NCUA Examiners Get The OK For Union Elections

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In the culmination of a year-long organizing effort, rank-and-file employees at NCUA voted last week to form a collective bargaining unit under the auspices of the National Treasury Employees Union.

The vote was 345 to 220 for a local that will represent 800 of NCUA's 930 employees, with only management not represented.

NCUA, which had objected to the union effort, recognized the vote and vowed to move ahead. "In light of this vote and the expression from our employees, NCUA officials will be meeting with NTEU and bargaining unit representatives in the near future to begin the process of developing a collective bargaining agreement," said Len Skiles, executive director for the agency. "We greatly appreciate all employees who took the time to consider this important issue and vote."

"NCUA's employees are its most valuable asset and we look forward to a continuation of the excellent working relationship we have had in our joint commitment of fulfilling our statutory mission," said Skiles.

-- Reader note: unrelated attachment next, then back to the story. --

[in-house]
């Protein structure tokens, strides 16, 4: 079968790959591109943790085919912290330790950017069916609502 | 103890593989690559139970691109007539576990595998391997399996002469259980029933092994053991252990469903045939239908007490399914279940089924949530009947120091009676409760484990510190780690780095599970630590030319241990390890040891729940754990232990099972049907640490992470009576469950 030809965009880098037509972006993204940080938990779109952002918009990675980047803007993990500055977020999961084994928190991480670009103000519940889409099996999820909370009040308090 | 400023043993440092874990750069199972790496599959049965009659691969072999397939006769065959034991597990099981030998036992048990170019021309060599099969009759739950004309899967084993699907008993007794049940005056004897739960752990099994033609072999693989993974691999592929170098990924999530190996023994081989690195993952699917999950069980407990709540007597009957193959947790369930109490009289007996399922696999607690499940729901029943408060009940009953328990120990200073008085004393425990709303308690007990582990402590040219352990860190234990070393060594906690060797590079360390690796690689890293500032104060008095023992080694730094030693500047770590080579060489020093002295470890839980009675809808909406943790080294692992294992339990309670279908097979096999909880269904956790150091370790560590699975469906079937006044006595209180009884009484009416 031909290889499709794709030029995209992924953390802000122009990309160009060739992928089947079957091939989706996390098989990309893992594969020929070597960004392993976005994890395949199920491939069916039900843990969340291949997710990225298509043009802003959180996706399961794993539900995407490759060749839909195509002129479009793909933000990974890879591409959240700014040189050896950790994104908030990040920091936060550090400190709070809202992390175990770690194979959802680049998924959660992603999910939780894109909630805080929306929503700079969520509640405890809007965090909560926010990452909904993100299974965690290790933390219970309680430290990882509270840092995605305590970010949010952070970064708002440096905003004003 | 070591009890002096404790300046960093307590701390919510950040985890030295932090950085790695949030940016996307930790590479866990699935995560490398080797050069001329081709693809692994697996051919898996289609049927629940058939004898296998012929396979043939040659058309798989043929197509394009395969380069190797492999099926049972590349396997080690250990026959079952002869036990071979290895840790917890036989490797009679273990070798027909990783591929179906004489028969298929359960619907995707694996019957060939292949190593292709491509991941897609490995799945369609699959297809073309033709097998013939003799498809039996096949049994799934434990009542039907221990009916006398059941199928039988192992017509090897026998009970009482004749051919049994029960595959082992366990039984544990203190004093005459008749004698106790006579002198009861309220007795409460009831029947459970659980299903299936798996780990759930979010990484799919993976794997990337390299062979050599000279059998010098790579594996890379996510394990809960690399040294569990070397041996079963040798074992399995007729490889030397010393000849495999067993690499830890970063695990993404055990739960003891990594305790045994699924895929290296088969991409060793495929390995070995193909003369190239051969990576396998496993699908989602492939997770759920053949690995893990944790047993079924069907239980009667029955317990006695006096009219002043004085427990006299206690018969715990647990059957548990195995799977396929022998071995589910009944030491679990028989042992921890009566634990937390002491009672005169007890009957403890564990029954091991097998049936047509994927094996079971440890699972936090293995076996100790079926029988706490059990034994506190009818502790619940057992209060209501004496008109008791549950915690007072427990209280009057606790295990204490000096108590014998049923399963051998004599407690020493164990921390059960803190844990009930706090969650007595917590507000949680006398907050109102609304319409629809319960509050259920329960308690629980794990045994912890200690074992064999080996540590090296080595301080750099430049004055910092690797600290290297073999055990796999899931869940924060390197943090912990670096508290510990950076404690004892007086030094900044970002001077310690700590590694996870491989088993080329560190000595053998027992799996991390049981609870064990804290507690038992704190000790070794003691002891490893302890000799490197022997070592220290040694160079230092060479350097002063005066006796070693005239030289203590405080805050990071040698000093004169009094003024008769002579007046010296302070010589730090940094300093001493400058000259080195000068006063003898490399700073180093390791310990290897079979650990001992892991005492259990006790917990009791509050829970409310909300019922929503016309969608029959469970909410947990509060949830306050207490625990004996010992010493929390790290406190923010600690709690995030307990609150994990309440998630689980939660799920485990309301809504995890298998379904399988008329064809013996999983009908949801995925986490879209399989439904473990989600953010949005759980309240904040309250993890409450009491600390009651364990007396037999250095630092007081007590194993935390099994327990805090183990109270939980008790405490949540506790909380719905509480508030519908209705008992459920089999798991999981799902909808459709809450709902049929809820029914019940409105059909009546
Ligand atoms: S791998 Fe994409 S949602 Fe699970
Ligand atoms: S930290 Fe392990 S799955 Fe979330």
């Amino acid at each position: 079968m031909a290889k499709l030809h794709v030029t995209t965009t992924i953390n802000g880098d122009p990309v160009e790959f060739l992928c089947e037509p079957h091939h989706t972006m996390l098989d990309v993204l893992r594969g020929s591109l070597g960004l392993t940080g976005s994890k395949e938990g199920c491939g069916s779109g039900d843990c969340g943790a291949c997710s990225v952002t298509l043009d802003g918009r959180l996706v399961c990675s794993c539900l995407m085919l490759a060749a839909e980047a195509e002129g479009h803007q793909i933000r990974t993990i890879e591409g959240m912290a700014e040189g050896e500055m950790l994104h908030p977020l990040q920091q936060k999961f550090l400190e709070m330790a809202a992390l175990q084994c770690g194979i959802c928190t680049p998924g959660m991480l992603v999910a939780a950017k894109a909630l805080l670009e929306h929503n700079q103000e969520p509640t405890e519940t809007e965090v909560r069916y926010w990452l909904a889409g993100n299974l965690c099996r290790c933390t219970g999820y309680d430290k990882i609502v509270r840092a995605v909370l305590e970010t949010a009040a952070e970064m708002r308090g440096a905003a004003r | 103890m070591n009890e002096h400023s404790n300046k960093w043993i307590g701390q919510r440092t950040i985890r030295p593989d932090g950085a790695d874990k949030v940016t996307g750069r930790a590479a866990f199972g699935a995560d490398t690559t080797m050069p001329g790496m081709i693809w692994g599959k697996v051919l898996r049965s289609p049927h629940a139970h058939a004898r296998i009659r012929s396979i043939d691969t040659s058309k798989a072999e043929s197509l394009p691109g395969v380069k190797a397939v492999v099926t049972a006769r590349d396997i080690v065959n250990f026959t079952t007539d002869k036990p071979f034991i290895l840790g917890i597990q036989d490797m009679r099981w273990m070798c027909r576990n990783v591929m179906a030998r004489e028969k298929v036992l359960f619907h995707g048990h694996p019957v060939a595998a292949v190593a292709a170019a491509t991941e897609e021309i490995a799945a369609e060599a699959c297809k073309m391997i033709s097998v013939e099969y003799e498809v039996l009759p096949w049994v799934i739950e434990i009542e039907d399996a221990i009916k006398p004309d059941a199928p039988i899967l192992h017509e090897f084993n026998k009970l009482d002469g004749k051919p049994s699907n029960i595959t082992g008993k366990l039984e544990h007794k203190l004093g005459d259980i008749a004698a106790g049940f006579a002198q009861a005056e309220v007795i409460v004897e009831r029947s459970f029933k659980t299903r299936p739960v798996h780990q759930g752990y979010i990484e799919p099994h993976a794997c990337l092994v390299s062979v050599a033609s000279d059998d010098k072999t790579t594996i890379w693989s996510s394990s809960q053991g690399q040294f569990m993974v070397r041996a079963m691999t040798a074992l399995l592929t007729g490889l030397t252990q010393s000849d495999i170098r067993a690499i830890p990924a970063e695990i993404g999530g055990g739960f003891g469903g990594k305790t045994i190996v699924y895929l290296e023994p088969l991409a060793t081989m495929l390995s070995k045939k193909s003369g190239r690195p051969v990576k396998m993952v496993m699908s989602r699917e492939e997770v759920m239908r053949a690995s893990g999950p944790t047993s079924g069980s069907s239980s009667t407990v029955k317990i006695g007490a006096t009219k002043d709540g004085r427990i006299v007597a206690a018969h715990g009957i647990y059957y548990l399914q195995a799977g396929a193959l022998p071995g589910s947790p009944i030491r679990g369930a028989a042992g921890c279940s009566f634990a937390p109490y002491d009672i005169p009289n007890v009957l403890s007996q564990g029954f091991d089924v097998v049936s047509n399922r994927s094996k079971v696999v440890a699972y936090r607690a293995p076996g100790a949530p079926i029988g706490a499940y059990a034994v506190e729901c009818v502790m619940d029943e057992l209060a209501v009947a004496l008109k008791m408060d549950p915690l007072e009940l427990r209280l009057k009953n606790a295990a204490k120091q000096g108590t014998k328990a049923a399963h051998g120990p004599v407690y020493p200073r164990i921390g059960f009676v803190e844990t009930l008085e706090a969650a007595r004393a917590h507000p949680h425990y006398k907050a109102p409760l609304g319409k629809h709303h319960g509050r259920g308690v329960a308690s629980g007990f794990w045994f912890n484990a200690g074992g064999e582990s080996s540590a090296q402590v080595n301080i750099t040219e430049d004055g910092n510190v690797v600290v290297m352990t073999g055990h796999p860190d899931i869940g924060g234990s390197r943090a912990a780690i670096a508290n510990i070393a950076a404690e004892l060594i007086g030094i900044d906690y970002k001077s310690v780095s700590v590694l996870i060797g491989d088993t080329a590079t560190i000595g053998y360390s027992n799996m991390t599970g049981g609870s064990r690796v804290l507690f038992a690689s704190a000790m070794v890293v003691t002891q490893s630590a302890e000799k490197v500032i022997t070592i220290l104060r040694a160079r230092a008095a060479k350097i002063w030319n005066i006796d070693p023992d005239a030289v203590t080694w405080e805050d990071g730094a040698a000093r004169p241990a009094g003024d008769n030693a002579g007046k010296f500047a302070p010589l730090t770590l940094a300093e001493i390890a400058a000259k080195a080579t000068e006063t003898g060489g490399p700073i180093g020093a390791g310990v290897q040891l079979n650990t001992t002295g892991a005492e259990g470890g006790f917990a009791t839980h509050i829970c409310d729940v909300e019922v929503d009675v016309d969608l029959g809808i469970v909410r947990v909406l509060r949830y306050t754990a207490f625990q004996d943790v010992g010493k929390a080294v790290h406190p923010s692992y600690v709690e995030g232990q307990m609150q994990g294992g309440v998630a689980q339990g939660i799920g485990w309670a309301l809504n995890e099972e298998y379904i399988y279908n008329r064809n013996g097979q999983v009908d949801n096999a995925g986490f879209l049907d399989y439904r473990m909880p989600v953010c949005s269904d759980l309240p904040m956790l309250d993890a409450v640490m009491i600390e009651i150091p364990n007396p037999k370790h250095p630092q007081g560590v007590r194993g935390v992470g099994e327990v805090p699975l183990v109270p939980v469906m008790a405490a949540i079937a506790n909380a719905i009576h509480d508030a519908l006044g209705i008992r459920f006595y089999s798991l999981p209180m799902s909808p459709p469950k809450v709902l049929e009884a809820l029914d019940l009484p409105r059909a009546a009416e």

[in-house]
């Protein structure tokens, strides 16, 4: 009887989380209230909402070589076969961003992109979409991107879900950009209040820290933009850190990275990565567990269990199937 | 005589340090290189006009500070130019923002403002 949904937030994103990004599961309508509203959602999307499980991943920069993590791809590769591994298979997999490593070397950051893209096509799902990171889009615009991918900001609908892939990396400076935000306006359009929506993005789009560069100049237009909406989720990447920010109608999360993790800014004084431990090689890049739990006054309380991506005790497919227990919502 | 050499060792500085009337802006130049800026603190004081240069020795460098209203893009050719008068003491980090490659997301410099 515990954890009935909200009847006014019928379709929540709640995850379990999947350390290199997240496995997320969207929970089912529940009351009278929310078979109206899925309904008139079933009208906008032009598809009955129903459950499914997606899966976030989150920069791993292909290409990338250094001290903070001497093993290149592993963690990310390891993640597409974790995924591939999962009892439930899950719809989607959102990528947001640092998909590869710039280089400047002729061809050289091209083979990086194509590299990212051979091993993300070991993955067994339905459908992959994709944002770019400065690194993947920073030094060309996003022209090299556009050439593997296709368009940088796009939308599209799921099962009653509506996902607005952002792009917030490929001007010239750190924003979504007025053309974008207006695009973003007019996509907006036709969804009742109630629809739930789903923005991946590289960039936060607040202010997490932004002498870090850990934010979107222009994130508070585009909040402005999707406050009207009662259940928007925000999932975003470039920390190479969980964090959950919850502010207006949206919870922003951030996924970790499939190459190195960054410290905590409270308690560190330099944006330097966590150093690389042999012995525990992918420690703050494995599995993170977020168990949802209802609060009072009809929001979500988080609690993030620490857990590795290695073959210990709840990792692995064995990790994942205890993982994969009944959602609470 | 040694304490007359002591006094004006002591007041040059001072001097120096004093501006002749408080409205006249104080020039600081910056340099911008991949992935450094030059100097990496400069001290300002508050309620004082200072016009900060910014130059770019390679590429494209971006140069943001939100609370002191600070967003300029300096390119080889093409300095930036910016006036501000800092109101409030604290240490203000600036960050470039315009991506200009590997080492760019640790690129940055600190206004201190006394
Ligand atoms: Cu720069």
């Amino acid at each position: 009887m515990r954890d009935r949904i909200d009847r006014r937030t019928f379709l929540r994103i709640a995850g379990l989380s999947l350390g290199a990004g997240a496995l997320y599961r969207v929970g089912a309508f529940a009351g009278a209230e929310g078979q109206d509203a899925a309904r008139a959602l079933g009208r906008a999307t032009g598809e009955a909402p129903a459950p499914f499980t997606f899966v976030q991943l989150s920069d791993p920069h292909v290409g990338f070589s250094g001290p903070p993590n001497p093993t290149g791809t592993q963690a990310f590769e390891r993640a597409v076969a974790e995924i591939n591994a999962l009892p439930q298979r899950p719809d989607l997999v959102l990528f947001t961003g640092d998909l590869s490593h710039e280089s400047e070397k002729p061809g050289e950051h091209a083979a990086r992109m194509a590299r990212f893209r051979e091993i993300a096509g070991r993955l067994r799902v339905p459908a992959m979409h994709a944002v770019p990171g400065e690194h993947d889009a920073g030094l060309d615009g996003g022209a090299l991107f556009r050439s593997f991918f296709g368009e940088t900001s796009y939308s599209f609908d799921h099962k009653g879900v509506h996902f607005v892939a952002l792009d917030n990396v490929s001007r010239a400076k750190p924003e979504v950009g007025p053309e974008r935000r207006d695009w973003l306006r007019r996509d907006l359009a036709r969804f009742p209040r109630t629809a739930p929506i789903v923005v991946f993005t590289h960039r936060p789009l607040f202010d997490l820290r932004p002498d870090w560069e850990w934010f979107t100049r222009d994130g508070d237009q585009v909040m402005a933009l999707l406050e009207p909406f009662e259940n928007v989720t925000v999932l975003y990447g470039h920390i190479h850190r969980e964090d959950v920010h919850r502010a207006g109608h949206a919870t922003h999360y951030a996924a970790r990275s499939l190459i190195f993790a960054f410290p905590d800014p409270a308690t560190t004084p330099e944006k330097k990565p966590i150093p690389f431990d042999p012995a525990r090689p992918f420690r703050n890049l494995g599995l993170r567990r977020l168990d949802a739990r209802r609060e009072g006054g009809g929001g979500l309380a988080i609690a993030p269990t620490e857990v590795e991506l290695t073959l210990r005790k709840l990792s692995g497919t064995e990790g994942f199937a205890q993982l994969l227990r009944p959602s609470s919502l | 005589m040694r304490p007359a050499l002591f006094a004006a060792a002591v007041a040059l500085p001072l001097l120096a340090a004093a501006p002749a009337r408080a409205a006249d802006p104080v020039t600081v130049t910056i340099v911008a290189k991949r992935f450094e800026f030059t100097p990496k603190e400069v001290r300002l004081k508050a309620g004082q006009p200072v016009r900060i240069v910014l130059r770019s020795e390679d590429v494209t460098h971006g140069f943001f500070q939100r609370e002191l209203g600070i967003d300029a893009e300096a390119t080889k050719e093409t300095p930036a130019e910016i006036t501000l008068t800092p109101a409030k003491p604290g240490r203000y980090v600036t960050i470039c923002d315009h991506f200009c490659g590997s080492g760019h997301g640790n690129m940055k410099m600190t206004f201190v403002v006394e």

Representatives of the NTEU, which represents 150,000 workers at 29 federal agencies including FDIC, the Office of the Comptroller of the Currency and the Securities and Exchange Commission, applauded the vote, which was delayed a few months after NCUA challenged the eligibility of examiners to be represented.

"We were confident that once NCUA employees had the opportunity to express themselves in a vote, they would choose to join with so many others in the federal financial regulatory community," said Colleen Kelley, president of the NTEU. "We look forward to representing them effectively and to establishing a good working relationship with NCUA management."

The month-long ballot was culminated by an in-person vote of about 200 employees at NCUA's Virginia headquarters and those at its mid-Atlantic Region Two office, located in the same building. The rest of the eligible employees at the agency's four other offices voted by mail.

The ballot was conducted by the Federal Labor Relations Authority, which has jurisdiction over labor relations among federal agencies.

NCUA had challenged the eligibility of examiners to join the union, arguing that examiners were supervisors or members of management, and thus ineligible to participate. But the FLRA rejected that argument, ruling that examiners are not to be considered supervisors or management because they do not make policy. In fact, NTEU already represents examiners at FDIC and the Comptroller of the Currency.

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